Grand Jury Admonishes Florida's Child Welfare System in Barahonas Case

Child welfare workers should have known Jorge Barahona was a monster, grand jury says.
Child welfare officials for Florida's Department of Children & Families failed to stop Jorge and Carmen Barahona from victimizing their adopted children Victor and Nubia, because state investigators don't treat foster parents with the same level of scrutiny applied to biological parents suspected of abusing their kids, according to the Miami-Dade Grand Jury.

Jorge and Carmen have been charged with murdering Nubia, as well as child abuse crimes against her and her 10-year-old twin brother Victor. Law enforcement officers discovered the girl's grisly remains in the back of Jorge's pesticide truck this past February 14 after a Road Ranger found him passed out on the ground near his vehicle. Victor was found unconscious from toxic pesticide fumes inside the truck's cabin.

"The sad reality is if the Barahonas had been the biological parents... a more thorough investigation would have been conducted following the various reports" to the child abuse hotline, grand jurors wrote. "Based on [their] history of being 'saviors,' no one wanted to recognize [Jorge and Carmen] for what they apparently were, monsters."

Read the full grand jury report below:

Final Report F 10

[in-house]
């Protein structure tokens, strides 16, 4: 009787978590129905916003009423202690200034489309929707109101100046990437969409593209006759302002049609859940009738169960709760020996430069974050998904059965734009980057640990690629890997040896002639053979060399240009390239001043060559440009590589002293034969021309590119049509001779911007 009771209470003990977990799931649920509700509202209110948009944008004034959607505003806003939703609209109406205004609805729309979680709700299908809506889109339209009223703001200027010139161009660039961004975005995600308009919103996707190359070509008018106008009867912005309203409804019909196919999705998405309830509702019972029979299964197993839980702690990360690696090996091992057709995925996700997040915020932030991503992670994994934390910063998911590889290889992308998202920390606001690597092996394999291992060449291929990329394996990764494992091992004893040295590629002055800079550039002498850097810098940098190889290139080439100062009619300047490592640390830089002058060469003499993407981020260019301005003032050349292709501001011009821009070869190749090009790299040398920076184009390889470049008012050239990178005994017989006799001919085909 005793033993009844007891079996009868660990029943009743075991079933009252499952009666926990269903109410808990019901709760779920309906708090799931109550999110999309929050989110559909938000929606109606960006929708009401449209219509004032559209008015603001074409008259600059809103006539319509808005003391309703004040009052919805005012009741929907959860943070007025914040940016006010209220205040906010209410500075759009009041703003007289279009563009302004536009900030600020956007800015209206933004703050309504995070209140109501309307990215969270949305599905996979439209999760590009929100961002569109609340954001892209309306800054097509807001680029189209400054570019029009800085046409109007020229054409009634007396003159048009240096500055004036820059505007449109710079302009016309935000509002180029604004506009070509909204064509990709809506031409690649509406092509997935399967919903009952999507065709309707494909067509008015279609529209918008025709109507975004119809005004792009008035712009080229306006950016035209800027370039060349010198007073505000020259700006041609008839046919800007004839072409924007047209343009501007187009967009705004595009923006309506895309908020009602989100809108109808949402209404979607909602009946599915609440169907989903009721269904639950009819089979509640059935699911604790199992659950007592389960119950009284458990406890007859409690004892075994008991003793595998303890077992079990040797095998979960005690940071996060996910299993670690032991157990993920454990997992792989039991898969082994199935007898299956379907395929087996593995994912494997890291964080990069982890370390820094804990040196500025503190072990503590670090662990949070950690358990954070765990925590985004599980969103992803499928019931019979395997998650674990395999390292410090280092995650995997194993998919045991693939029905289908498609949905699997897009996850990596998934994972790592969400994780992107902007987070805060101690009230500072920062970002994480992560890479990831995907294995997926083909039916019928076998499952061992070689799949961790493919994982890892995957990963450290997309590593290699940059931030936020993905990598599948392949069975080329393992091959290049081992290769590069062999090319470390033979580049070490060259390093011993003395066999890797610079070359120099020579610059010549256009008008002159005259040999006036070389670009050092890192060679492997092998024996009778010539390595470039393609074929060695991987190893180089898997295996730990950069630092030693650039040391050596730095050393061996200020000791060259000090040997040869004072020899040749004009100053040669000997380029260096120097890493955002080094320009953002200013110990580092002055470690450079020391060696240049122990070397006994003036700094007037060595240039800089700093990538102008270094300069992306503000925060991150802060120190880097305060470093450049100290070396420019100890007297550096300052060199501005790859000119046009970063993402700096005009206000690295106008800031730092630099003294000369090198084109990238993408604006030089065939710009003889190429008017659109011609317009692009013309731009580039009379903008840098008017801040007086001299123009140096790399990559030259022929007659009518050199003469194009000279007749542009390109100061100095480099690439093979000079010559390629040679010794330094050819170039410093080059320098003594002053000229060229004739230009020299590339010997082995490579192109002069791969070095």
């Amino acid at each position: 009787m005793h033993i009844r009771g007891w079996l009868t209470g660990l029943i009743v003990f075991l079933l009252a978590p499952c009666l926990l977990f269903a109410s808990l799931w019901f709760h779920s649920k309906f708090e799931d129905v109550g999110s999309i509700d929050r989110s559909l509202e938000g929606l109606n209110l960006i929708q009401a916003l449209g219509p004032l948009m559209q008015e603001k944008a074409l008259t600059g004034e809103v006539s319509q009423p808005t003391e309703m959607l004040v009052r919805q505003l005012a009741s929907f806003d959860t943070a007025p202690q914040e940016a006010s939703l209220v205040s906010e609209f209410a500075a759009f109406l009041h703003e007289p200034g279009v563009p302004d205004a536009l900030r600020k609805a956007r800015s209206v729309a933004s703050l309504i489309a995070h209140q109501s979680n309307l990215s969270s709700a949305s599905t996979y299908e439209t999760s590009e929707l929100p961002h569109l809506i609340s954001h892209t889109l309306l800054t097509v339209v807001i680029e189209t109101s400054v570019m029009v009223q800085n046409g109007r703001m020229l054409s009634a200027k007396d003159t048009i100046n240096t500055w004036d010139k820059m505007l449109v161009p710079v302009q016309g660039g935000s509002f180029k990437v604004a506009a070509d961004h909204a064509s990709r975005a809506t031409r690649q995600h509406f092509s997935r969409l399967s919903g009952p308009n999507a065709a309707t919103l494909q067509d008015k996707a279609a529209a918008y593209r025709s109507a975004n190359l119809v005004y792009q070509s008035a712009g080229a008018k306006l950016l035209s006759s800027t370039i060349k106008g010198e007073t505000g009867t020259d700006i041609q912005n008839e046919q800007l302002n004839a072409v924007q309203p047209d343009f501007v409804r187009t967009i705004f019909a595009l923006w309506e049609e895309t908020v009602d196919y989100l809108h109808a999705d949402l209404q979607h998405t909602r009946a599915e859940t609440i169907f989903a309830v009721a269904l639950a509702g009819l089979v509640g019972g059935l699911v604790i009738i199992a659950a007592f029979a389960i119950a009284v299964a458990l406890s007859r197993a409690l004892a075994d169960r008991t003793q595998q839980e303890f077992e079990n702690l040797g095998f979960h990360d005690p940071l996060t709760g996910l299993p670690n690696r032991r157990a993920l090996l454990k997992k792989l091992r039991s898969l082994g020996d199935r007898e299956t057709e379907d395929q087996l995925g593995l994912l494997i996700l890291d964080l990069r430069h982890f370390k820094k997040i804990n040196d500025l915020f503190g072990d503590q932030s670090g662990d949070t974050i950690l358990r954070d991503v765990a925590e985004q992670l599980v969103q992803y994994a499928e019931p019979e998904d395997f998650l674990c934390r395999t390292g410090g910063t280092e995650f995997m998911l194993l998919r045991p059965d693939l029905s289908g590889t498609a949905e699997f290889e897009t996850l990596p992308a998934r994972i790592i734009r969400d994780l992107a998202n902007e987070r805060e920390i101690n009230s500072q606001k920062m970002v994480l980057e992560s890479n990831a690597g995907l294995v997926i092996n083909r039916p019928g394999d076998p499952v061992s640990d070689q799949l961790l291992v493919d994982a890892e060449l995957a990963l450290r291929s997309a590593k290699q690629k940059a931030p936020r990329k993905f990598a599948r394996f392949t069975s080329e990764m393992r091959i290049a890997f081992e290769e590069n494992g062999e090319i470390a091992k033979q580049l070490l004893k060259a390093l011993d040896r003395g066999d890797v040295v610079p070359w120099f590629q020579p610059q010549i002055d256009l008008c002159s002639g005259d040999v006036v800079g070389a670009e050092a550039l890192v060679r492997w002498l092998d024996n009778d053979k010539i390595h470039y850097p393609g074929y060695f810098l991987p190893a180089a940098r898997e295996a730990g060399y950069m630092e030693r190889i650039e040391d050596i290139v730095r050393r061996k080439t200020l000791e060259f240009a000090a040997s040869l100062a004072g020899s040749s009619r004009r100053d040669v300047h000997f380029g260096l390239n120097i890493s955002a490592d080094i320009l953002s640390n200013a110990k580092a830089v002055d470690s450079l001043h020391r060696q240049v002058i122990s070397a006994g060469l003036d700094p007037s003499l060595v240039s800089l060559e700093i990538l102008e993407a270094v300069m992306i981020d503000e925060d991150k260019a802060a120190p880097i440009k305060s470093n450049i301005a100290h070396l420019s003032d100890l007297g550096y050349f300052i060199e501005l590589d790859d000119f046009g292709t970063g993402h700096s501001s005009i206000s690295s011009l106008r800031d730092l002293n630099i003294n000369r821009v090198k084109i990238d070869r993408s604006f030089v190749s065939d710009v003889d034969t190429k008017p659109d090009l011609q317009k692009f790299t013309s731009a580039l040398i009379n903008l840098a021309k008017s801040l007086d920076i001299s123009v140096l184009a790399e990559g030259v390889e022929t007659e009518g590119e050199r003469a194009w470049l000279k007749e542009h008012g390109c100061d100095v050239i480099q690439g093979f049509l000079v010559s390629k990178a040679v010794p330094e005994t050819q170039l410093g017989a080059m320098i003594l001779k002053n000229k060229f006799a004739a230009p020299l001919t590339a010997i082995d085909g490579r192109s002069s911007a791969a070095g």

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What is most notable hereis the extent to which the Grand Jury contradicts the Miami Herald.  Almost from day one Herald reporter CarolMarbin Miller tried to use this tragedy to scapegoat Florida’s recent reforms,reforms independent evaluations found made children safer by reducing needlessentries into foster care.


That scapegoating requiredignoring the fact that Nubia and Victor were, in fact, taken from their realparents and the fact that loving relatives were refused custody, twice, toplace the children with the Barahonas.


Now the grand juryconfirms that it was bias in favor of adoptive parents, not a bias towardfamily preservation, that contributed to this tragedy.


And the Herald doesn’tknow what to do.  The first story, byDavid Ovalle, made this clear; it was much like the New Times account.  But once Miller took over and became leadauthor for the bigger story in today’s paper, the role of bias toward adoptiveparents was obscured and the key paragraph moved to the very bottom of a verylong story.


Full details are on theUpdates page of our website,


Richard Wexler

Executive Director

National Coalition forChild Protection Reform

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